Here’s a blog post I published yesterday. I think people here will have views on it.
I’d argue stickiness is a lot looser of a concept than the concreteness you’ve defined here. I would define stickiness in the broader sense as a tool or workflow providing the least amount of paper cuts for a person’s use cases. This works well for defining how a tool can become “unstuck” as well. It’s when you discover a new tool that has sufficiently less paper cuts or identifies paper cuts in your existing workflow that you were unaware of.
For me, what you’ve described is more of general areas to look out for finding these “paper cuts.”
It seems like it would be a fascinating experiment to self-report on paper cuts in one’s own workflow and use it as a metric for selecting (or not selecting) an alternative tool.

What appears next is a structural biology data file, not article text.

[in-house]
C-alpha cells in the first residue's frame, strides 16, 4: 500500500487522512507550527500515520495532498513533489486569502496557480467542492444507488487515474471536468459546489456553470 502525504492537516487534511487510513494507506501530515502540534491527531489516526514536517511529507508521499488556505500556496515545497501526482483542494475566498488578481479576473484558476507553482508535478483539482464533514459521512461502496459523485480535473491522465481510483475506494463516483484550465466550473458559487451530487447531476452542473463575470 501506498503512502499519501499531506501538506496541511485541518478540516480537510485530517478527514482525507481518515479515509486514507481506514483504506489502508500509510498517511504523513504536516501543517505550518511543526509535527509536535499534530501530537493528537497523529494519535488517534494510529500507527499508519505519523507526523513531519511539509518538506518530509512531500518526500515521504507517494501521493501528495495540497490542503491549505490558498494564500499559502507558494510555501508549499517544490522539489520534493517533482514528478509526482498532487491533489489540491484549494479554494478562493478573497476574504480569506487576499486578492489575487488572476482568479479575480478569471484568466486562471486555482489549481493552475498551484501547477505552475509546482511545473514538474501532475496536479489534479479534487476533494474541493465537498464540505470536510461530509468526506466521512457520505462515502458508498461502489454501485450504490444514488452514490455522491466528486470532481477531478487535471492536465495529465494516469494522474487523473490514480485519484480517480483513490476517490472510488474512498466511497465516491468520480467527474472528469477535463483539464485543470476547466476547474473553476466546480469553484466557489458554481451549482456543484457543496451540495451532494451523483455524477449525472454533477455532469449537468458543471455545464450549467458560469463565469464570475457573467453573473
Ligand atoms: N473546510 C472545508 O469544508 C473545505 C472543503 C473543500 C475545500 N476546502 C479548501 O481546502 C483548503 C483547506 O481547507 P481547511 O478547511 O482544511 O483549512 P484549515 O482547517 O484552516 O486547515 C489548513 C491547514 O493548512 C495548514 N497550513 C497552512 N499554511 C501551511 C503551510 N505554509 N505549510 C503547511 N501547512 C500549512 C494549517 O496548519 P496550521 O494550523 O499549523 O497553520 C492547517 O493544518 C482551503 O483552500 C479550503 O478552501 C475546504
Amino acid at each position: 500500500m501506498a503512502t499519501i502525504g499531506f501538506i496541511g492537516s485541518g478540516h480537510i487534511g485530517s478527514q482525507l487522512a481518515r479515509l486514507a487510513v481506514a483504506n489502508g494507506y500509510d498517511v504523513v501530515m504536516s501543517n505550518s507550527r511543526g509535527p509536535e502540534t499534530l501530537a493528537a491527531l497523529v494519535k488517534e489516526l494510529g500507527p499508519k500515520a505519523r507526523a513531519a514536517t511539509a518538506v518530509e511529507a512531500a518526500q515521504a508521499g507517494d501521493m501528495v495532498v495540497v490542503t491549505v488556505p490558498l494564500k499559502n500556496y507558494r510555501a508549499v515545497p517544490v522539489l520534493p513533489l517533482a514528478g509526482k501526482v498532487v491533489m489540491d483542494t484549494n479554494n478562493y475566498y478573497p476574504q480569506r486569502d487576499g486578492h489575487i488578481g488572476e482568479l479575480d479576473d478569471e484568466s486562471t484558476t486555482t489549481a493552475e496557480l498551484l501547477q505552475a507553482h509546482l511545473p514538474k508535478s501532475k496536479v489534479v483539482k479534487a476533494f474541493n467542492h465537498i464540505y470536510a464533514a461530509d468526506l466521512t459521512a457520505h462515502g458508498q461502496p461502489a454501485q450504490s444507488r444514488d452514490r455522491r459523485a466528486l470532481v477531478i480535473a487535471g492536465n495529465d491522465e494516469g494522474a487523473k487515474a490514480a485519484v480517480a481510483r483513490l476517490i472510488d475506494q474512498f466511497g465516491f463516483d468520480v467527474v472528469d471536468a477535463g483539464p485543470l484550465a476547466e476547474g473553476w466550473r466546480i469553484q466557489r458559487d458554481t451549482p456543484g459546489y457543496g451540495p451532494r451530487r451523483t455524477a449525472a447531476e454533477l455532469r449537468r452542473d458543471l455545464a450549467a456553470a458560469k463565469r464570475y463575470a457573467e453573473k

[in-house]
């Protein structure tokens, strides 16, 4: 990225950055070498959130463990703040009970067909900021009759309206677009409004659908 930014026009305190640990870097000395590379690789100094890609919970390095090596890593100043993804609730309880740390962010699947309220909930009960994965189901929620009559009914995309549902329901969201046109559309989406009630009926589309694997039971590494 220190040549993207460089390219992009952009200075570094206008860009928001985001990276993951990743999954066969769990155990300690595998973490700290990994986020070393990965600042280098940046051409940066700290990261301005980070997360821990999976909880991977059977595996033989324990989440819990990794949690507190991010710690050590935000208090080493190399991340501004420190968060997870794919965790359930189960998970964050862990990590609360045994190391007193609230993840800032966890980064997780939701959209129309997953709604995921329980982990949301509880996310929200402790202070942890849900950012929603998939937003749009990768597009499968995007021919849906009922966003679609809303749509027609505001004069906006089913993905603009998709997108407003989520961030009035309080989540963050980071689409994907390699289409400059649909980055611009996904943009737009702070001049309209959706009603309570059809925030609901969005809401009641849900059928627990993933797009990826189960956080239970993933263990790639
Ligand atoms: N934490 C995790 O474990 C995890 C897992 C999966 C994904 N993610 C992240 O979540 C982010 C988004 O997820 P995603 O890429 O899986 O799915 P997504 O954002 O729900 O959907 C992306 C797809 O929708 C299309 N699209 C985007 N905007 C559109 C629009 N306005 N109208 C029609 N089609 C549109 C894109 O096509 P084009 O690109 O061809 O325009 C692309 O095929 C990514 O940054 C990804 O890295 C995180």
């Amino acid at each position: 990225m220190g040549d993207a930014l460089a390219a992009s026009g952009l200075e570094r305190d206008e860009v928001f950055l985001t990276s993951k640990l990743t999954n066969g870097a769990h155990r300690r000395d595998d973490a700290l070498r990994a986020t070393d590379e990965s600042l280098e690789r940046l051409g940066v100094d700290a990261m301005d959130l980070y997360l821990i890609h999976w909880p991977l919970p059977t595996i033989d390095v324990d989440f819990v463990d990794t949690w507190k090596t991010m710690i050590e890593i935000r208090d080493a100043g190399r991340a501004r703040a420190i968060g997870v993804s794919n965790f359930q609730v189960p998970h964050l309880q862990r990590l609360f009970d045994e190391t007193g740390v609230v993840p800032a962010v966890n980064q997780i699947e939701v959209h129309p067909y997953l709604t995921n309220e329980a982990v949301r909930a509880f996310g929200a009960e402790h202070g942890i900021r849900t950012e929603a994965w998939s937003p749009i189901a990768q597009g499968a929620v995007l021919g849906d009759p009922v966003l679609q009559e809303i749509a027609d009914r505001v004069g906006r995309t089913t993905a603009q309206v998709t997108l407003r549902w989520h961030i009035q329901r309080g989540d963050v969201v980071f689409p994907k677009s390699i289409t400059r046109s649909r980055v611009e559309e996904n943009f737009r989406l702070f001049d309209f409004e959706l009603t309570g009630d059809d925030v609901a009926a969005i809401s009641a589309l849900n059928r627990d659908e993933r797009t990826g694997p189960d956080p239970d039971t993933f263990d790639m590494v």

Friction is a key consideration for me. The lower the friction, the more likely I am to adopt
A new software.
I’m inclined to agree, especially in keeping on doing the thing.
I agree. It’s - as Merlin says - a list, not everything.
The classic examples of “coming unstuck” - mentioned in the post - are Evernote and Remember The Milk.
The latter got overtaken by OmniFocus. Because I wanted more sophistication - having proved to myself that task managers were useful.
The former didn’t really get replaced by an exact equivalent. I considered DevonThink but - at this point - I think I can get away with less, not more. Which is unusual for me.
Ah, a new metric, Paper Cut Minimization Factor (PCMF) - I like it.
I really like these definitions — useful. Wound your post:
- Productivity: Get more done.
- Reliability: Do it with fewer errors than I would.
- Enhancement: Do things I couldn’t do.
- Automation: Take me out of the loop of doing the thing.